On Saturday 18 July, 2019 CREST NSW Inc set up a radio network for this event, as we have done for quite a number of years now.
The event takes in the views of Lake Macquarie, Catherine Hill Bay and the Munmorah State Recreation area. There are three route options for the competitors – 12, 22 and 36km.
For this event, the norm is to set up a main or “hub” repeater site covering the northern end along with a secondary linked repeater site covering the south. VHF Midband is used for the system backbone with all network users on UHF.
As a test, we also setup a “ultra-portable” cross-band system utilising a couple of portable radios. The idea of this is that it can be deployed into locations that are strictly walk in either due to land owner policy or terrain logistics. In these applications, the novelty of carrying generators over distance can wear off very quickly. In addition, the ability to keep batteries charged using solar can also be challenging due to vegetation tree canopies with very limited results.
In this experiment, the mast was not that portable but it did not have to be. It was a 50m walk from the vehicle to the selected site. It was however somewhat windy that day so the more robust must was considered more appropriate.
The cross-band radio repeater consisted of a Kenwood TK3107 UHF portable and an Icom IC-F30G operating in VHF Midband, connected via a Surecom SR-629 repeater controller.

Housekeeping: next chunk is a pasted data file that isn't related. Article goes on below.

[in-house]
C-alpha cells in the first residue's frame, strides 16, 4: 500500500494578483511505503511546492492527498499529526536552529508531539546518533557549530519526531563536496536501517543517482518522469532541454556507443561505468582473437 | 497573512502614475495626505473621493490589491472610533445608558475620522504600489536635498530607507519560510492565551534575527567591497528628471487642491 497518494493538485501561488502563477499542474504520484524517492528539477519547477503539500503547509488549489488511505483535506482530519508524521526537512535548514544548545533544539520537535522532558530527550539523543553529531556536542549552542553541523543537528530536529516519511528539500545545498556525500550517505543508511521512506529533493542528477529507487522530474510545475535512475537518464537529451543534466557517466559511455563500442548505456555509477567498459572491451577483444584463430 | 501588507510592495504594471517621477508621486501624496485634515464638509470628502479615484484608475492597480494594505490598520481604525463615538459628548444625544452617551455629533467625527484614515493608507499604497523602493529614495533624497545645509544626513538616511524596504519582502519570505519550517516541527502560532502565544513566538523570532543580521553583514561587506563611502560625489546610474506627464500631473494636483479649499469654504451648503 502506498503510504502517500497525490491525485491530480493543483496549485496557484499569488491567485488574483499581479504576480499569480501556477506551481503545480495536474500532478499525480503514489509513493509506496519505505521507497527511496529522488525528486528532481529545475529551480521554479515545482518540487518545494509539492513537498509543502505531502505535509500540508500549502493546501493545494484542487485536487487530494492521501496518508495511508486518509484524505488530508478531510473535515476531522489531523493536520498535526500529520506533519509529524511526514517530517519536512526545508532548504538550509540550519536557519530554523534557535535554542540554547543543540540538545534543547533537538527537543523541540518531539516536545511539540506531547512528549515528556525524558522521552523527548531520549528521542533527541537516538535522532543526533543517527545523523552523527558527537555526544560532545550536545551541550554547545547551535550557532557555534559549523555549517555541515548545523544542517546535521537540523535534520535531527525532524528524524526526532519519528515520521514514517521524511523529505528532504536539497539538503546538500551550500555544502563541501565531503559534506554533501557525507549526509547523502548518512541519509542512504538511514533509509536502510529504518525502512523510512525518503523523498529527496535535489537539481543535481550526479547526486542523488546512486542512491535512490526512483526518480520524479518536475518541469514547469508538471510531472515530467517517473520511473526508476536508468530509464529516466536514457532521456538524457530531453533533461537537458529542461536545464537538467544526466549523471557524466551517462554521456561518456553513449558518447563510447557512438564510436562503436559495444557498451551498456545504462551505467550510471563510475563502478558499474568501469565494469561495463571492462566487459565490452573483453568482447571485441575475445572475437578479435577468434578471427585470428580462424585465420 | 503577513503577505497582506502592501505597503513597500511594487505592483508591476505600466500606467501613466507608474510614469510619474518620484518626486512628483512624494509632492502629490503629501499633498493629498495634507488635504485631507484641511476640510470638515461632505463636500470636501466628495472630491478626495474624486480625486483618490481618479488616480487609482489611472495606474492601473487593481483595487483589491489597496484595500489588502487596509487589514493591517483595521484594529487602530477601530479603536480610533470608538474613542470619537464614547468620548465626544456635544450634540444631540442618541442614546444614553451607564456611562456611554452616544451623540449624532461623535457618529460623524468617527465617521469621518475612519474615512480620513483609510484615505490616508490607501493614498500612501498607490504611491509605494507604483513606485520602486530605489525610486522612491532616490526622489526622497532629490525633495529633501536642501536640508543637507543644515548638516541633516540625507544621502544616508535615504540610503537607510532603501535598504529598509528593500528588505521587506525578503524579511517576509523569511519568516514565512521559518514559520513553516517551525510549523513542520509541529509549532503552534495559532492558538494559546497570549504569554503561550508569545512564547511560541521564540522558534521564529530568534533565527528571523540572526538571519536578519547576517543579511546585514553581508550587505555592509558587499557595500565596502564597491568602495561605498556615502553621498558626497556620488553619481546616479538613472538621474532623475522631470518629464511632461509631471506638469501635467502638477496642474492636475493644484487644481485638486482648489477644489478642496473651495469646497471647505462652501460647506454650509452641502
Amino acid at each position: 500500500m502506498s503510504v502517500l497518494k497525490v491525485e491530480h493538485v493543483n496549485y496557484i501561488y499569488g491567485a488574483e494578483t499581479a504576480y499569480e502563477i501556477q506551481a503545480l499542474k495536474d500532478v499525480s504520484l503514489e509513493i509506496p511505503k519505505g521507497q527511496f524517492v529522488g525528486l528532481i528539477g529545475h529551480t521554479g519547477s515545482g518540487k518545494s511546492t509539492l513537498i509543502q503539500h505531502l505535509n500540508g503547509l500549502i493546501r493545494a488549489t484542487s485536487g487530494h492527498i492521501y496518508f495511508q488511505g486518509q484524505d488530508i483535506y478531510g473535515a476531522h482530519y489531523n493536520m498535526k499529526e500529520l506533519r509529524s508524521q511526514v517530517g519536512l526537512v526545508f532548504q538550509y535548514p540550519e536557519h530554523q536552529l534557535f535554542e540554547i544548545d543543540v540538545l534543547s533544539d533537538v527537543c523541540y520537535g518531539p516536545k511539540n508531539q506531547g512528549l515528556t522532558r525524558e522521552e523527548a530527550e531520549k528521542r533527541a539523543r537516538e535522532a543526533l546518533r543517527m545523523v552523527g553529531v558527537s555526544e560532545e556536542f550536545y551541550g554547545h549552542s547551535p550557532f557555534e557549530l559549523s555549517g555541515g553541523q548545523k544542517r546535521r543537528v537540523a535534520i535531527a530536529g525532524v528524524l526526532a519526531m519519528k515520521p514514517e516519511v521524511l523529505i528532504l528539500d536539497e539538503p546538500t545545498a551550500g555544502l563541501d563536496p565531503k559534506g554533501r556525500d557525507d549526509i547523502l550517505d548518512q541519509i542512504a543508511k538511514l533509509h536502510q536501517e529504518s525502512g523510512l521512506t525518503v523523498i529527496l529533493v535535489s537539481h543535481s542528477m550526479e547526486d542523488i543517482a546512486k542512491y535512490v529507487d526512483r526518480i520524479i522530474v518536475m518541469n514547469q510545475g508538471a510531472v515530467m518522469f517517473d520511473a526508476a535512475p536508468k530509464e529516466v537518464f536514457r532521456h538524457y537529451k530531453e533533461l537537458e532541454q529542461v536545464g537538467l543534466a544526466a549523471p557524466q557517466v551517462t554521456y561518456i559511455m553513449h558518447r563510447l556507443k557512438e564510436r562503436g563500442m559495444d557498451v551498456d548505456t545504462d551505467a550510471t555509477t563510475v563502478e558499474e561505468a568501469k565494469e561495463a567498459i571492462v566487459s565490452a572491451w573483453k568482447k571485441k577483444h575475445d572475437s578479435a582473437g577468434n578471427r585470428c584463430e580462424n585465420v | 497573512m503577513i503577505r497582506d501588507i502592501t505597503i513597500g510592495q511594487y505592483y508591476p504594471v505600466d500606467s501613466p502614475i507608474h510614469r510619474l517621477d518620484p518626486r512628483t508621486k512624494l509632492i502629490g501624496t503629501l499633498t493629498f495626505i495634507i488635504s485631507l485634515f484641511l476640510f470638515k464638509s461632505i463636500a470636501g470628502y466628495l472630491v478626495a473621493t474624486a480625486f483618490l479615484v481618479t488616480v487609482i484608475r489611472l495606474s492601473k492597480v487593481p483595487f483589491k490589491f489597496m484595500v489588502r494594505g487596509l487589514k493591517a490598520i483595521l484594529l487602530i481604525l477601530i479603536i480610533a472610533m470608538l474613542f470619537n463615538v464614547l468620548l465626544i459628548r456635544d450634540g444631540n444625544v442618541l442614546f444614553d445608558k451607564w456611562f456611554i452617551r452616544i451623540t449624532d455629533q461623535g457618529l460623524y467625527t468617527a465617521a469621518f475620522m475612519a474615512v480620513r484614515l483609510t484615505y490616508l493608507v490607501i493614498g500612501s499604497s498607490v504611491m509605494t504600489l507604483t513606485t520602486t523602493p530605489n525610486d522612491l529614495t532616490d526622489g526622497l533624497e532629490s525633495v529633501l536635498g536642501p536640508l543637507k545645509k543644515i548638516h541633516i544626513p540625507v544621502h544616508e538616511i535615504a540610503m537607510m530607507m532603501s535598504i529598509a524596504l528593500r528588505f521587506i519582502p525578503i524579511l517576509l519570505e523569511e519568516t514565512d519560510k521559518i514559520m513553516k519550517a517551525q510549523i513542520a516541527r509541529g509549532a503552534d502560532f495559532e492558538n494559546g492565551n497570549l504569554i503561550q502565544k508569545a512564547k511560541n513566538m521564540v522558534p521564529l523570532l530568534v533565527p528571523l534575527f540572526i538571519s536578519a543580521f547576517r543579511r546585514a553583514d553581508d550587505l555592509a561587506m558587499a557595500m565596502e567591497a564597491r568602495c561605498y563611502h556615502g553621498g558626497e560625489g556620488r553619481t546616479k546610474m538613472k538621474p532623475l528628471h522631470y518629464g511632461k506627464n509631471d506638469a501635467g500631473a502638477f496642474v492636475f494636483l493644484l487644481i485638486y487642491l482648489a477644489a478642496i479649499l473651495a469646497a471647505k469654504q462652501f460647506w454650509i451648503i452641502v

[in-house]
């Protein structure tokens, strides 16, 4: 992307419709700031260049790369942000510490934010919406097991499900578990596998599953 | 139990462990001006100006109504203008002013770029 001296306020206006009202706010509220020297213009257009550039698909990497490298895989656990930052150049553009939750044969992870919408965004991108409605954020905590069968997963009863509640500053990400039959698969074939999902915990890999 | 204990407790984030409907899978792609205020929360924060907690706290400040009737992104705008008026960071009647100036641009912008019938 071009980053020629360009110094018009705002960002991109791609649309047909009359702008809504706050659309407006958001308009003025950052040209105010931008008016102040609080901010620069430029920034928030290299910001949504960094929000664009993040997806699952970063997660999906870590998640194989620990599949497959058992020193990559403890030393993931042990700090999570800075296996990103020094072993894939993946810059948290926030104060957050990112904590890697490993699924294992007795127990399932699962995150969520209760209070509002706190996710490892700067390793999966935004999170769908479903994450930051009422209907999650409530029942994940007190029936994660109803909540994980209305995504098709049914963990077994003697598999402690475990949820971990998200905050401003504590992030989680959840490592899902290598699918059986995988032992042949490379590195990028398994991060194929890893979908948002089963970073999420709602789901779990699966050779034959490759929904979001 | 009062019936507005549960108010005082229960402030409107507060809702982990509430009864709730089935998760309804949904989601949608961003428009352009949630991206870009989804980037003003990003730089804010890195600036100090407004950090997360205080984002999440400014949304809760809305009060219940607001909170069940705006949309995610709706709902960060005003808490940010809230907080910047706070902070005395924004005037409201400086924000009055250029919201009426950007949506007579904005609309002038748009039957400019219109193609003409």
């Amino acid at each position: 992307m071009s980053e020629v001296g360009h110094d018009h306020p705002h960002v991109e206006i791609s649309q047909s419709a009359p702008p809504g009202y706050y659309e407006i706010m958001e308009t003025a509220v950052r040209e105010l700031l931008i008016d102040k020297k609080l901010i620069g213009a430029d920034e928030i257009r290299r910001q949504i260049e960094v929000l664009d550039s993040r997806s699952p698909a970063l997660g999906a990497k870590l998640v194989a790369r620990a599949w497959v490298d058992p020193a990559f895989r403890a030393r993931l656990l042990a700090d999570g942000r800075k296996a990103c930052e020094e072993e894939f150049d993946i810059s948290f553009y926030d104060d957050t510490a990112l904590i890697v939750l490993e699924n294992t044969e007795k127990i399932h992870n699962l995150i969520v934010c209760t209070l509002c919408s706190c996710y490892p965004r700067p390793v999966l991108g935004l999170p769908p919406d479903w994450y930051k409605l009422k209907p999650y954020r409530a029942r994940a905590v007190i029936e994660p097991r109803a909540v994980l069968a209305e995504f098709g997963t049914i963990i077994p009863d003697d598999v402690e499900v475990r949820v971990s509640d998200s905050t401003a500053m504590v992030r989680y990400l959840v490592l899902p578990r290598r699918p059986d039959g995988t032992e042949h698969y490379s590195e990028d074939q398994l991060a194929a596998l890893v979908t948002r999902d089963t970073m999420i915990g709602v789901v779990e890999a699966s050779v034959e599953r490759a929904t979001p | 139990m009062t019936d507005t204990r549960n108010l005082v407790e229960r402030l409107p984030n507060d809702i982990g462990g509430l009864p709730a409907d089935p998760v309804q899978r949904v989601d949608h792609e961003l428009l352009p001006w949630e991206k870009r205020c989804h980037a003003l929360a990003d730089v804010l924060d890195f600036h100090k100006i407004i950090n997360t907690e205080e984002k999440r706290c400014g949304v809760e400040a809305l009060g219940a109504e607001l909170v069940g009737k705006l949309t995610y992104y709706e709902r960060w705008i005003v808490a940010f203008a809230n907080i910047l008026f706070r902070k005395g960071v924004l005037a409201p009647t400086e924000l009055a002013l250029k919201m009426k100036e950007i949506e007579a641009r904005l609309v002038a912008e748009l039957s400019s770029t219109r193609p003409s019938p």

A consideration of this type of configuration is that we should be very considerate of attenuation in coaxial cables and connectors in order to get the most out of that 5 Watts. Belden 9913 Coaxial cable which conforms to a RG-8 specification was used on UHF. We should have probably used the same for the VHF midband but on the day, rather lax with RG-58C/U. We were probably only delivering about 2.5W of VHF Midband RF into the antenna and while that seemed to work fine, we must give ourselves the option in the near future of a VHF groundplane antenna that is terminated with an N Connector.
Power comes from the individual radio battery packs themself. The above two radios are used because there are lithium-ion battery pack options available. This system was given a pretty fair work out and the lithium-ion pack on the UHF was down to one bar after four hours. The VHF Midband spending the vast majority of its time on standby/Receive was still full at the end of the job. The duty cycle experienced on the event did not appear to be an issue.
In conclusion, not a bad option where we cannot use “normal” repeater base station equipment for temporary or emergency jobs. You would be surprised what you can do with 5 Watts of RF.